Qantas airfare refund scams: Warning over phone, website scammers

Qantas has issued a warning to customers to be wary of scammers pretending to represent the airline on refunds.

In a tweet on the Qantas account, the airline stated that scammers are calling people claiming to be part of the "Qantas Refund Team" to discuss refunds.

"The callers are asking customers to provide their credit card details so that their refund for a cancelled flight can be processed," Qantas' scam assistance page states. "These calls are not from us."

"Recipients are advised not to provide personal or financial details and not to respond to these phone calls."

The airline advised that if a customer service representative contacted a passenger they would first go through a verification process to confirm the passenger's identity.

Qantas also warned that there are fake websites pretending to be the airline featuring "TOLL FREE" 1800 numbers to call to arrange flight refunds.

The airline said passengers should only use the official Qantas website, which they can log in to to manage their bookings.

Most airlines have introduced more flexible booking policies in the wake of the uncertainty created by the COVID-19 outbreak. After the most recent outbreak in Sydney and the closure of state borders to NSW residents, many passengers are currently seeking refunds. Qantas will provide a full refund or a voucher without cancellation or change fees if the flight is cancelled. Various conditions apply and can be found on the airline's website.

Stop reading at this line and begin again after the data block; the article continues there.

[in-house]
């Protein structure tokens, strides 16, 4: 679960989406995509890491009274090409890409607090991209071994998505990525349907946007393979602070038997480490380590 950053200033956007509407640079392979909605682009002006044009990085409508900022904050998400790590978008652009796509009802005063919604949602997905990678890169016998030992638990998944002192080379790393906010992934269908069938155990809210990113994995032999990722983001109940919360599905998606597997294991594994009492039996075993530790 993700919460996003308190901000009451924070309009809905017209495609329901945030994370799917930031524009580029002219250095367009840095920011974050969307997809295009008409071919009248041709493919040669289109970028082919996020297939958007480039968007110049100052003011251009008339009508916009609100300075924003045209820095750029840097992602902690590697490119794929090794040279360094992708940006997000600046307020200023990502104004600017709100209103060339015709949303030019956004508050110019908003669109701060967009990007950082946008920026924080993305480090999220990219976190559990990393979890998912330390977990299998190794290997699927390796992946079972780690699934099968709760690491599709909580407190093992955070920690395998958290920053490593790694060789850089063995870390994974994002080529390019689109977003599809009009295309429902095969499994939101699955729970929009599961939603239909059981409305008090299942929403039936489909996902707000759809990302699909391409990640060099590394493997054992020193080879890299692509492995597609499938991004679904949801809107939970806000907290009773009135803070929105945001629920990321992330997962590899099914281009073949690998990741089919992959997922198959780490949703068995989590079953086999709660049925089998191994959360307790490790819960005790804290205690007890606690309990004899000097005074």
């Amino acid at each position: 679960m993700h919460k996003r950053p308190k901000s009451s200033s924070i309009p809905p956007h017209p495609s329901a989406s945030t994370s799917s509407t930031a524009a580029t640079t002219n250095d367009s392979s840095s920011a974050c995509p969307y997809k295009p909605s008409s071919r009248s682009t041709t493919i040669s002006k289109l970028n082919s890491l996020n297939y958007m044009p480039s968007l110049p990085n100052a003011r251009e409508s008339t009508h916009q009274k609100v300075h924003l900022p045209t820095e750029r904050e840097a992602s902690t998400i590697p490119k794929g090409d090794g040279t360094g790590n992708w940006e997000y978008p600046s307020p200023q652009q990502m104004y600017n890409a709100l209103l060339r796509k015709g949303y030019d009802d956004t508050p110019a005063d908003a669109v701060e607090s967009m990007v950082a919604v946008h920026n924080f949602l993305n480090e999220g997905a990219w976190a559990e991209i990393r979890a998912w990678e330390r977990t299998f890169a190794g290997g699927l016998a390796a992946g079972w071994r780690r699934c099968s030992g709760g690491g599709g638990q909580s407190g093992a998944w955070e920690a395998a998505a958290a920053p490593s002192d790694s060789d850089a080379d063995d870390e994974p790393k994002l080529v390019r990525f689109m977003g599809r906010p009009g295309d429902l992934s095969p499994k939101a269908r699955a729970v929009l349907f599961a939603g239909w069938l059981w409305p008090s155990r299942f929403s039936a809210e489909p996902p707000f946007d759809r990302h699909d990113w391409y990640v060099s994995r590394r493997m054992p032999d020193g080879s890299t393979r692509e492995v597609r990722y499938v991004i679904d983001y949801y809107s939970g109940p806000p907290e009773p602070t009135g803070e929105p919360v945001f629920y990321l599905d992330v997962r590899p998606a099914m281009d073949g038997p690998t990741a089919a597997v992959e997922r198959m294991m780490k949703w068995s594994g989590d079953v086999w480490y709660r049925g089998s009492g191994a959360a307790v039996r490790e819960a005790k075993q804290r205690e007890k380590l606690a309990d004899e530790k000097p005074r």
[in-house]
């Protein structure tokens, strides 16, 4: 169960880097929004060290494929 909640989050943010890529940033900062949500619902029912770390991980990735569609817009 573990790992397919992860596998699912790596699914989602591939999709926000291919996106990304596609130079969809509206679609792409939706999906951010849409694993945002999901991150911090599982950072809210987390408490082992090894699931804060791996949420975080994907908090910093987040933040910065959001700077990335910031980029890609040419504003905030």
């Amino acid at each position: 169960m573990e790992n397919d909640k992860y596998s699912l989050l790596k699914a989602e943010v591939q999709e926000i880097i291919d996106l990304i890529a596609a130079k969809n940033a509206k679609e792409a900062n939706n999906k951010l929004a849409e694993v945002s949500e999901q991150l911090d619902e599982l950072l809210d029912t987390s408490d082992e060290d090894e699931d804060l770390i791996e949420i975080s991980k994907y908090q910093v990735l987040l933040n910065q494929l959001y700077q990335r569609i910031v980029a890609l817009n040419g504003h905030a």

Last year, the Australian Competition and Consumer Commission (ACCC) raised concerns that some Qantas passengers were being encouraged to cancel their bookings and receive a flight credit rather than waiting for a full refund to which they were entitled.

It's not the first time Qantas customers have been targeted by scammers. A long running scam involves fake Qantas Facebook pages telling people the airline is giving away free flights and all they have to do is participate in a survey, or something similar, to receive one.

Despite this scam appearing regularly over the past decade, thousands of Australians still fall for it.

The ACCC's Scamwatch website states it has received more than 5170 scam reports related to COVID-19, with more than $6 million in reported losses from victims.

See also: Twenty things about travel we love to hate

See also: Still waiting? Why travel refunds are taking so long